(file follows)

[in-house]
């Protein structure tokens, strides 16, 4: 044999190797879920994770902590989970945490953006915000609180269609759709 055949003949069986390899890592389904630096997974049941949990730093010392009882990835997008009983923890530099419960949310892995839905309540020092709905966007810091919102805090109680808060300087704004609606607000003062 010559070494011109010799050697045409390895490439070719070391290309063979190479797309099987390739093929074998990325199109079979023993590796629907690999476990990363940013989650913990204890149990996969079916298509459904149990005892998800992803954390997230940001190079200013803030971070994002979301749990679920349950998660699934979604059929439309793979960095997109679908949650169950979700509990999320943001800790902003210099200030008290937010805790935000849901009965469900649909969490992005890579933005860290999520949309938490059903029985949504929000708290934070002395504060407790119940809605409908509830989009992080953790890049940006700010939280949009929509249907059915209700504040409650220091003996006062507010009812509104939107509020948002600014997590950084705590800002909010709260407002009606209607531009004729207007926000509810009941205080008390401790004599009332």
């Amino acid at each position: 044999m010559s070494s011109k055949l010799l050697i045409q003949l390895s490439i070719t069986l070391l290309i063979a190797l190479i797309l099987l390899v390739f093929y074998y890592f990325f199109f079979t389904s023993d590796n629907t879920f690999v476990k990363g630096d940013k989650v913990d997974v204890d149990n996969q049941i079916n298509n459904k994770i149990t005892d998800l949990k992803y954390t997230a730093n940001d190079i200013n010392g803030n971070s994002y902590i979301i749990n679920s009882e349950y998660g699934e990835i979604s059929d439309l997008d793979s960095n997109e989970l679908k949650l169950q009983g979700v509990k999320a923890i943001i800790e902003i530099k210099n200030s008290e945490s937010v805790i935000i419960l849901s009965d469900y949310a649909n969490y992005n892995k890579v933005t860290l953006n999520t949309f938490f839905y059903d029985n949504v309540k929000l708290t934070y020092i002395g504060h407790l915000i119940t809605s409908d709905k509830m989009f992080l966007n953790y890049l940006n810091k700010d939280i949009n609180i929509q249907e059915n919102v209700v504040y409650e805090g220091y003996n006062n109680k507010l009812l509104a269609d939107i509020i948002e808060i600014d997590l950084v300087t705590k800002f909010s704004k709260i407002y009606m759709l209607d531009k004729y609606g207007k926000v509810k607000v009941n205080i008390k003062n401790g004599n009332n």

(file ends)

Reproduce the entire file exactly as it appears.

[in-house]
């Protein structure tokens, strides 16, 4: 044999190797879920994770902590989970945490953006915000609180269609759709 055949003949069986390899890592389904630096997974049941949990730093010392009882990835997008009983923890530099419960949310892995839905309540020092709905966007810091919102805090109680808060300087704004609606607000003062 010559070494011109010799050697045409390895490439070719070391290309063979190479797309099987390739093929074998990325199109079979023993590796629907690999476990990363940013989650913990204890149990996969079916298509459904149990005892998800992803954390997230940001190079200013803030971070994002979301749990679920349950998660699934979604059929439309793979960095997109679908949650169950979700509990999320943001800790902003210099200030008290937010805790935000849901009965469900649909969490992005890579933005860290999520949309938490059903029985949504929000708290934070002395504060407790119940809605409908509830989009992080953790890049940006700010939280949009929509249907059915209700504040409650220091003996006062507010009812509104939107509020948002600014997590950084705590800002909010709260407002009606209607531009004729207007926000509810009941205080008390401790004599009332």
């Amino acid at each position: 044999m010559s070494s011109k055949l010799l050697i045409q003949l390895s490439i070719t069986l070391l290309i063979a190797l190479i797309l099987l390899v390739f093929y074998y890592f990325f199109f079979t389904s023993d590796n629907t879920f690999v476990k990363g630096d940013k989650v913990d997974v204890d149990n996969q049941i079916n298509n459904k994770i149990t005892d998800l949990k992803y954390t997230a730093n940001d190079i200013n010392g803030n971070s994002y902590i979301i749990n679920s009882e349950y998660g699934e990835i979604s059929d439309l997008d793979s960095n997109e989970l679908k949650l169950q009983g979700v509990k999320a923890i943001i800790e902003i530099k210099n200030s008290e945490s937010v805790i935000i419960l849901s009965d469900y949310a649909n969490y992005n892995k890579v933005t860290l953006n999520t949309f938490f839905y059903d029985n949504v309540k929000l708290t934070y020092i002395g504060h407790l915000i119940t809605s409908d709905k509830m989009f992080l966007n953790y890049l940006n810091k700010d939280i949009n609180i929509q249907e059915n919102v209700v504040y409650e805090g220091y003996n006062n109680k507010l009812l509104a269609d939107i509020i948002e808060i600014d997590l950084v300087t705590k800002f909010s704004k709260i407002y009606m759709l209607d531009k004729y609606g207007k926000v509810k607000v009941n205080i008390k003062n401790g004599n009332n």